C. Wright Mills: Personal Problems and Public Issues

Wright Mills, the radical Columbia University sociologist who died 50 years ago (March 20, 1962), has been defined by some as the pioneer of the new radical sociology that emerged in the 1950s, in which his book, The Sociological Imagination (1959), has played a crucial role (Restivo 1991, p. 61). Mills was a meticulous researcher and his writing combined outrage and analysis, but he did not wanted to be what he called a “sociological bookkeeper”. Moreover, C.

Wright Mills argued that perhaps the most helpful distinction with which the sociological imagination works is between personal troubles and public issues. Here we can focus on how he is connecting the social, personal, and historical dimensions of our lives and understand what is the difference between ‘personal troubles’ and ‘public issues’ and how it is related. At the beginning, we need to understand the meaning of ‘personal troubles’ and ‘public issues’, the difference between it and try not to get confused.

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The “personal troubles of milieu”, are the problems experienced by the individual, which occur in his daily life. It has to do with ‘an individual’s character and with those limited areas of social life of which he is directly and personally aware'(Mills, 1959, p. 4). Because these situations are caused by individual factors, it can just be solved with the desire of individual to change. However, talking about ‘public issues’, it is usually caused by the structure of society or the failure of one or more of society’s institutions.

Generally, an issue is a public matter and a trouble is a private matter. C. Wright Mills thought that the individual needs to understand the history of his society to understand the society, and himself in it. Associating ‘personal troubles’ and ‘public issues’ the individual will see that ‘others also share these troubles, and that the solution is not to struggle individually, but to join forces with those who also share his experiences’ (Mills, 1959, p. 8).

With this insight a person could then pursue in the public issues of the society, find a role and place, and address the troubles of his life, which are caused by the society. I would say that this relationship is the best way to describe what the sociological imagination is, because it provides this insight, allowing the individual to recognise and understand the larger forces within the society, and how these forces interact with, and affect the lives of the individuals. In addition, I think that the best example would be to look at the situation in Lithuania.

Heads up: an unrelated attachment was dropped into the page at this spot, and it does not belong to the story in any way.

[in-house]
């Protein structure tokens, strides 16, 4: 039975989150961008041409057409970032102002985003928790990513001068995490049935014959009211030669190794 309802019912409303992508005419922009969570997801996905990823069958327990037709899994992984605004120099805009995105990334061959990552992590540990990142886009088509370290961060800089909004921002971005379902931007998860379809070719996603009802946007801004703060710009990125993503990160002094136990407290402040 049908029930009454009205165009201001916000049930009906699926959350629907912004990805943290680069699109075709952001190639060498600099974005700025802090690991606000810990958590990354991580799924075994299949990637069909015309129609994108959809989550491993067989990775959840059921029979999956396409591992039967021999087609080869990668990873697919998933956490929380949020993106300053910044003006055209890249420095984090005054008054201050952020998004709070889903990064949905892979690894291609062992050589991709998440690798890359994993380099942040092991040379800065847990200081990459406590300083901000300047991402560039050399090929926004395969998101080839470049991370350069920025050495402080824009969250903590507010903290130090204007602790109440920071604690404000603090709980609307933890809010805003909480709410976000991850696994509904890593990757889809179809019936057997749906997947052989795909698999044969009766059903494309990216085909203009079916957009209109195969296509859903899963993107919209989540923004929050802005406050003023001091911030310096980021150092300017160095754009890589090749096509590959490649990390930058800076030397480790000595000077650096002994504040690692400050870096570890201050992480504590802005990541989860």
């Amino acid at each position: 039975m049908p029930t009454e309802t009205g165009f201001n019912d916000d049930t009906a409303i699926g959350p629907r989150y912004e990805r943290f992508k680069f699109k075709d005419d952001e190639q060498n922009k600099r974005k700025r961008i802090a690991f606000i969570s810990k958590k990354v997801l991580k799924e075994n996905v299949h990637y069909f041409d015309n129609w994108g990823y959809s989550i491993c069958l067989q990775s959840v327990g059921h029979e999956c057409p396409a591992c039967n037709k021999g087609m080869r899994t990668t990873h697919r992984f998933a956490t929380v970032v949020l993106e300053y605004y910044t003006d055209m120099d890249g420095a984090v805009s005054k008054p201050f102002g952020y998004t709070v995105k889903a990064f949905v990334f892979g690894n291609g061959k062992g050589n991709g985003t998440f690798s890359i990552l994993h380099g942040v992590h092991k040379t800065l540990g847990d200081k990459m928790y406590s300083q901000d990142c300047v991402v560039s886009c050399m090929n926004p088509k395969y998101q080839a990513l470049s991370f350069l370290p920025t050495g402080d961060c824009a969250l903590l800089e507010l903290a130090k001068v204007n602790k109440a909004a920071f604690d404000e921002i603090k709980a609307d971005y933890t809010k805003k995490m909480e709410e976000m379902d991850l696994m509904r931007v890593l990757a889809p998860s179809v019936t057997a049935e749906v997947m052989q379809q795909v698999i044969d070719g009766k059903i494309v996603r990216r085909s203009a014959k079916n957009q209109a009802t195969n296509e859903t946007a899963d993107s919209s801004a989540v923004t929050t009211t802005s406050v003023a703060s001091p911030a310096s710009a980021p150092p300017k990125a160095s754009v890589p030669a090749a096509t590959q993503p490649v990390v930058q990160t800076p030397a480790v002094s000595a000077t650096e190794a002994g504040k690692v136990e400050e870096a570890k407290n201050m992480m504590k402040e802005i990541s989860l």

In a nation of about 3 million employees, 200 thousand men are unemployed and, as a result, 58 thousand Lithuanians are immigrated to other countries. When we see such numbers, we cannot claim an individual and it is clear, that this is a public issue, and we may not be able to ever solve these problems alone. Sadly, nobody is taking any serious action to stop emigration. We can easily find the main reason by looking Lithuanian history. During the World War II, it was occupied by the Soviet Union for more than 50 years, all political, economic, and cultural life was controlled.

Children were grown with fear, there was no free will and all borders were closed. If you were not happy with the situation, there was two ways – to keep quiet or to be deported. I would say that even now, in independent country, citizens are scared to take actions and do not see any solutions, they just choose the easiest ways – run away from problems or keep quiet. Hopefully, the new generation, who is born in independent and democratic country, might take some actions to ensure a better life for their children.

In conclusion, without a sociological imagination the individual is unable to see that most of his troubles are caused by the structure of society and he cannot become involved in the question of moral values of his community. We must ‘know that the problems of social science, when adequately formulated, must include both troubles and issues, both biography and history, and the range of their intricate relations. Within that range the life of the individual and the making of societies occur; and within that range the sociological imagination has its chance to make a difference in the quality of human life in our time’ (Mills, 1959, p. 26)

Words: 724 References 1. Kathryn Mills with Patricia Mills, editors, “C. Wright Mills: Letters and Autobiographical Writings,”, (2000), first chapter. 2. C Wright Mills, (1959), “The Sociological Imagination”, first and last chapters. 3. Sal Restivo” The Sociological Worldview” (1991) , first chapter. 4. http://www. cwrightmills. org/ – 16:0516/10/2012 5. http://www. bernardinai. lt/straipsnis/2012-01-09-statistikos-departamentas-lietuvos-gyventoju-sumazejo-taciau-padidejo-sugrizusiu-emigrantu-skaicius/75055 18:15 16/10/2012

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